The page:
After all these years of reading, I like to think that I have a pretty good instinct when deciding “I’m going to like this book” or “this one really isn’t for me”, and use it to choose my reading. Sadly, I still frequently get it wrong. Essie Fox has written three previous Gothic Victorian novels published by Orion Books – The Somnambulist, Elijah’s Mermaid, and The Goddess and the Thief and I’m rather ashamed to say that I haven’t read any of them. Having now read the quite wonderful The Last Days of Leda Grey – this time set in the Edwardian era (and the 1970s), and published in paperback and for kindle on 3rd November – I’m kicking myself for not trying Essie Fox’s magnificent writing rather sooner.
During the oppressive heat wave of 1976 a young journalist, Ed Peters, finds an Edwardian photograph in a junk shop in the seaside town of Brightland. It shows an alluring, dark-haired girl, an actress whose name was Leda Grey.
Enchanted by the image, Ed learns Leda Grey is still living – now a recluse in a decaying cliff-top house she once shared with a man named Charles Beauvois, a director of early silent film. As Beauvois’s muse and lover, Leda often starred in scenes where stage magic and trick photography were used to astonishing effect.
But, while playing a cursed Egyptian queen, the fantasies captured on celluloid were echoed in reality, leaving Leda abandoned and alone for more than half a century – until the secrets of her past result in a shocking climax, more haunting than any to be in found in the silent films of Charles Beauvois.
Those of you who read my reviews regularly tell me that I have a few overused favourite words – two of them are “mesmerising” and “enchanting” and I make no apology for using them again while writing about this wonderful book. How could I not? Leda’s young life, the experiences that shaped the lives of Leda and her brother Theo, the passions that changed them both and the love affair that had such a massive impact and aftermath all make for an amazing read. There’s an immense depth of detail in the descriptions of and images from the world of early film – plainly written by someone with a love for the medium – bringing the whole process vividly to life. The book’s setting too is wonderful. White Cliff House becomes another character from the moment Ed – in the 1970s – begins to approach it through the encroaching undergrowth, and the studio in its grounds simply fascinating. I loved Leda’s “mirrors” as the device for revealing the story – and I was totally transported into the world they created.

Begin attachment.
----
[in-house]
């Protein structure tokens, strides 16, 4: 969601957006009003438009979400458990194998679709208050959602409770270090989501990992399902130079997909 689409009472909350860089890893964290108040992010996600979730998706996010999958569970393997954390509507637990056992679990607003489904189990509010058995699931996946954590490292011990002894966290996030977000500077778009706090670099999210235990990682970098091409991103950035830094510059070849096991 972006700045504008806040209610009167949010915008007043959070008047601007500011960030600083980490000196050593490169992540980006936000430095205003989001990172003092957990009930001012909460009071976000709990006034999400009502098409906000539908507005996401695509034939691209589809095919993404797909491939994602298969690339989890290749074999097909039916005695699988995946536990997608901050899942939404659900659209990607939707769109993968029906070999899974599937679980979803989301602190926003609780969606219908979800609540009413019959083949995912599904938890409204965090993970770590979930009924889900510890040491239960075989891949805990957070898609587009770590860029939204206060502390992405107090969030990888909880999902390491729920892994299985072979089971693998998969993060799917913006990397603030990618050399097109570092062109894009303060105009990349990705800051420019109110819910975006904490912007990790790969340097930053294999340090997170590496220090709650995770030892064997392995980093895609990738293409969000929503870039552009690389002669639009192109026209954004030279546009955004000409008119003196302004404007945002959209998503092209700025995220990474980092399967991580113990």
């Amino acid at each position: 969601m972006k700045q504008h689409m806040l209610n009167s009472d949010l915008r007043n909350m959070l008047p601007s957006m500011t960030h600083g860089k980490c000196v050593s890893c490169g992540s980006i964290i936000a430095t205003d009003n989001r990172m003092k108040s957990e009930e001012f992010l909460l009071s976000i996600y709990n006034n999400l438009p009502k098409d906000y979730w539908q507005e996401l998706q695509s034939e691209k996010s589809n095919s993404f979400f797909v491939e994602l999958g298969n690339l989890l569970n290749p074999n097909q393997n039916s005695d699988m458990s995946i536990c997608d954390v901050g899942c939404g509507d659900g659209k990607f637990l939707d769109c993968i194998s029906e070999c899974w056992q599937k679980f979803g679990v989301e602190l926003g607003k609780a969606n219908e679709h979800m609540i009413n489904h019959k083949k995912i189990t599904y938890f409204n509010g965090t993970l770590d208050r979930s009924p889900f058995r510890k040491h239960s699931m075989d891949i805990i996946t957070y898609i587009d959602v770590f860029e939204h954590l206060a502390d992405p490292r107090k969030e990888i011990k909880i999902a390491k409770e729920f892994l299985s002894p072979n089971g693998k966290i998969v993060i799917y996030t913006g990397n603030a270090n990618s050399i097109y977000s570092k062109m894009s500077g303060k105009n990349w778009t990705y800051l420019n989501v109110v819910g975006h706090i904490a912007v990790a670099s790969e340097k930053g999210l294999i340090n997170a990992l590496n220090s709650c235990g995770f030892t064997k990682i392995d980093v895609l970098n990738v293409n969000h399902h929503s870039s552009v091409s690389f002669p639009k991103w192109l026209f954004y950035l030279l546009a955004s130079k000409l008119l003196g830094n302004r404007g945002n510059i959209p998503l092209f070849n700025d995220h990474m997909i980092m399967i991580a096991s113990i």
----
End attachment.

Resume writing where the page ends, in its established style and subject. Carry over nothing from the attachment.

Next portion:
I’ve seen so many comparisons to “early Sarah Waters” – yes, equally excellent and I can see it, but Essie Fox’s style is really entirely her own, with a particular talent for creating an all-consuming atmosphere and suspenseful feel that I just haven’t come across before. And the ending, as the layers of long kept secrets unfurl and the book reaches its really unexpected – but quite perfect – climax, is superb. I loved this book – and perhaps the best bit of all is that I still have Essie’s three earlier books to catch up on…
(And I really must add that although I’m not a particular aficionado of book covers – I think maybe reading on kindle has damaged my appreciation of the art – this one was absolutely perfect for the content and exceptionally beautiful.)
My thanks to netgalley and Orion Books for my advance reading e-copy.
About the author
Essie Fox was born and raised in Herefordshire. After studying English Literature at Sheffield University she came to work in London, first for the Telegraph Sunday Magazine and then for the book publishers, George, Allen & Unwin. A change of career then came about when Essie became a commercial designer – a passion that lasted twenty years until she began to write instead.
Essie now divides her time between Bow in East London, and Windsor. She is also a regular visitor to her childhood home of Herefordshire.